Donna Colello, head custodian at Ocean Avenue Elementary School in Portland, is the only custodian from the Northeast and one of two women in the running for a national Custodian of the Year award. (Courtesy Donna Colello)
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Donna Colello has spent the last year working to keep elementary school students safe from COVID-19. But the pandemic is far from the only hardship she has faced during her 25-year career.

Colello, 51, is head custodian at Ocean Avenue Elementary School in Portland and is one of 10 finalists in Cintas Corp.’s national Custodian of the Year Contest. She is one of only two women, and the only candidate from the Northeast, to make it to the final round of the competition.

Cintas is a company that provides organizations with items like uniforms and restroom supplies.

If Colello wins, she will receive a $10,000 prize, and Ocean Avenue Elementary School will receive a $5,000 credit towards products or services from Cintas or Rubbermaid, to be determined by the companies. The winning school will also receive a training package from The Worldwide Cleaning Industry Association valued at $20,000.

Voting is open to the public until April 16 at

Thank-you cards addressed to Donna Colello from the students of Ocean Avenue Elementary School. (Courtesy Donna Colello)

Just for making the top 10, each finalist will also receive a $1,000 check and tuition to an industry association training event valued at $1,500. 

For that reason, Colello said in an interview last week, she feels like she has already won. 

She has also come a long way since her first custodian job in the School Department at the former Marada Adams School on Munjoy Hill, where she started in 1996. 

Colello had worked as a chef, but after becoming a single mother to her daughter, she took on the custodian role and has been working in different schools in the city ever since. She has been the head custodian at Ocean Avenue for the past four years.

A survivor of both domestic abuse and cancer, Colello said she finds it difficult to answer people when they ask her how she has managed to persevere.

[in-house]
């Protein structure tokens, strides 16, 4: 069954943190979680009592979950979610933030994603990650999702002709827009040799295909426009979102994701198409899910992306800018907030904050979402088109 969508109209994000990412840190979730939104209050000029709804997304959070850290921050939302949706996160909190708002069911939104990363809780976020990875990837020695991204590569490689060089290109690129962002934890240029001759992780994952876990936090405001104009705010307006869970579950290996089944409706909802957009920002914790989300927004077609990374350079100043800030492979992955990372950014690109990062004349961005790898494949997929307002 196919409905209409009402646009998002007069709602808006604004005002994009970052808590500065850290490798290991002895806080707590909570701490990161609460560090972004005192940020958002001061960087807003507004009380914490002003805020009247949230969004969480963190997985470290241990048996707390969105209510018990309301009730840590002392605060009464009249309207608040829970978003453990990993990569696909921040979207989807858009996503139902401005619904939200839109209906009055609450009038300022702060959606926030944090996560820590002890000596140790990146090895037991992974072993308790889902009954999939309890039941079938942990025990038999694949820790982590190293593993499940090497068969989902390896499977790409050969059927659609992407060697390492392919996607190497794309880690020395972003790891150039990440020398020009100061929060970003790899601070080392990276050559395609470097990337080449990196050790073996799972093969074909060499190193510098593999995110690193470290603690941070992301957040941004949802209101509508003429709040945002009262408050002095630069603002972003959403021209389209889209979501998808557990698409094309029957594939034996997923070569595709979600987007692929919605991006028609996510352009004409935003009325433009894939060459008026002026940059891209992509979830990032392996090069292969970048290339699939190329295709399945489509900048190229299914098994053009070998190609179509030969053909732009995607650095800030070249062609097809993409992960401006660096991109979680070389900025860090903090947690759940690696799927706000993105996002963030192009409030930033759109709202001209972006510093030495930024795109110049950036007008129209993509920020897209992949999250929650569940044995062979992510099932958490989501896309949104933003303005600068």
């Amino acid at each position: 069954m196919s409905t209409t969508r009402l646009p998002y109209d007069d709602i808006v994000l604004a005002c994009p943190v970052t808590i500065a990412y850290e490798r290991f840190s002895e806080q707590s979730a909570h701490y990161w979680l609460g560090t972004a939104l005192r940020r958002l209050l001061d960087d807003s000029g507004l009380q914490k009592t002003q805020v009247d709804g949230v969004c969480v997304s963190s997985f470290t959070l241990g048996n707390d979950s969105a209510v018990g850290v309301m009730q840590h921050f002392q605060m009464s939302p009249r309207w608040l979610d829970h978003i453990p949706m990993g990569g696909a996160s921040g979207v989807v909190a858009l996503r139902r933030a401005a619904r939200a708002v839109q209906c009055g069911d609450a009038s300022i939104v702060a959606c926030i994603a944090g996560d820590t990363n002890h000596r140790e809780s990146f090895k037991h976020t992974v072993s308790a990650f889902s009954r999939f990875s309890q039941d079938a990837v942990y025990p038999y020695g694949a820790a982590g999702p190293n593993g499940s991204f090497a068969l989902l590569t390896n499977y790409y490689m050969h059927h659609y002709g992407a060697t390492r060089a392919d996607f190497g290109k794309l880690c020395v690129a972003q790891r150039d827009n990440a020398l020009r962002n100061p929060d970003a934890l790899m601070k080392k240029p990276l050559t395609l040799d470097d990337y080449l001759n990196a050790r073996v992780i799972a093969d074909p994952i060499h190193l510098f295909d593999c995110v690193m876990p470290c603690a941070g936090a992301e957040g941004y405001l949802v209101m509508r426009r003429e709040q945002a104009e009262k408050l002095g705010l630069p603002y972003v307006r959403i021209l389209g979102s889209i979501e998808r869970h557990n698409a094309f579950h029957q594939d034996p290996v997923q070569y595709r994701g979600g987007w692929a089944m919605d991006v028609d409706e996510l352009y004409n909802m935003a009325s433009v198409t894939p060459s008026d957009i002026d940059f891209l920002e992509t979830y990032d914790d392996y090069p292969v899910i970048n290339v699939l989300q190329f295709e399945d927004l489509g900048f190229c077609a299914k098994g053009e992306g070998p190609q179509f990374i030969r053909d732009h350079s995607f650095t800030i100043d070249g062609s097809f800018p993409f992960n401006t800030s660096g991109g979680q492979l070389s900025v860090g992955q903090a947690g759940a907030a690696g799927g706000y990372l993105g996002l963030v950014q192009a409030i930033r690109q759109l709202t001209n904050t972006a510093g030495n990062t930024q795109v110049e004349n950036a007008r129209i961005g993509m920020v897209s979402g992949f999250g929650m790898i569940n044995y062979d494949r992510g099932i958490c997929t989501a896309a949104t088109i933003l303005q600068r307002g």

“We’ve had some pretty stressful times but we’ve pushed through it all,” she said. “My daughter was the center of my world and still is.”

She also managed to obtain a bachelor’s degree in health over the course of six years, while working full-time and being a single parent. She would not have been able to do so without her daughter, she said, who encouraged her during the times she said she would “sit in tears” over the schoolwork she had to complete.

Colello’s daughter has also now earned a bachelor’s degree from a culinary school.

Donna Colello, center, with Ocean Avenue Elementary School team members Brian Sayward, left, and Patrick Dakin wearing cleaning gear designed to protect them against COVID-19. (Courtesy Donna Colello)

Support from the School Department over the years, where administrators “knew her struggles,” Colello said, has also been instrumental, as well as from her current and former coworkers.

“My crew here is just like family, and at every other school I’ve ever worked with they’ve been family,” she said.

Last summer, she and several of the School Department’s other most experienced custodians developed COVID-19 cleaning protocols for the schools, which included researching the necessary chemicals, equipment, and distancing measures. The work resulted in a 15-page document.

The Cintas website describes Colello as “one of the most respected, hardworking custodians in Portland, Maine,” and that she works “tirelessly every day” and “always brings a smile to all.”

“Donna is an integral part of the Ocean Avenue Community and is the one that staff and students rely on the most,” it states.

Colello said she had never heard of the contest until she received an email about it earlier this year, but that she considers it “quite the honor” to have been nominated. 

She received nominations from several of her colleagues, including Ocean Avenue Principal Beverly Stevens. Colello’s daughter also wrote a nomination, but would not reveal what she wrote.

“She said ‘when they read my nomination, you’ve got this, mom,’” Colello said, “’because there’s not going to be a dry eye in the house.’”

Making Portland Work is an occasional series about people who do their jobs, day in and day out, in good times and bad. They’re the unsung heroes we see and depend on every day. Do you know someone we should include? Let us know at [email protected].

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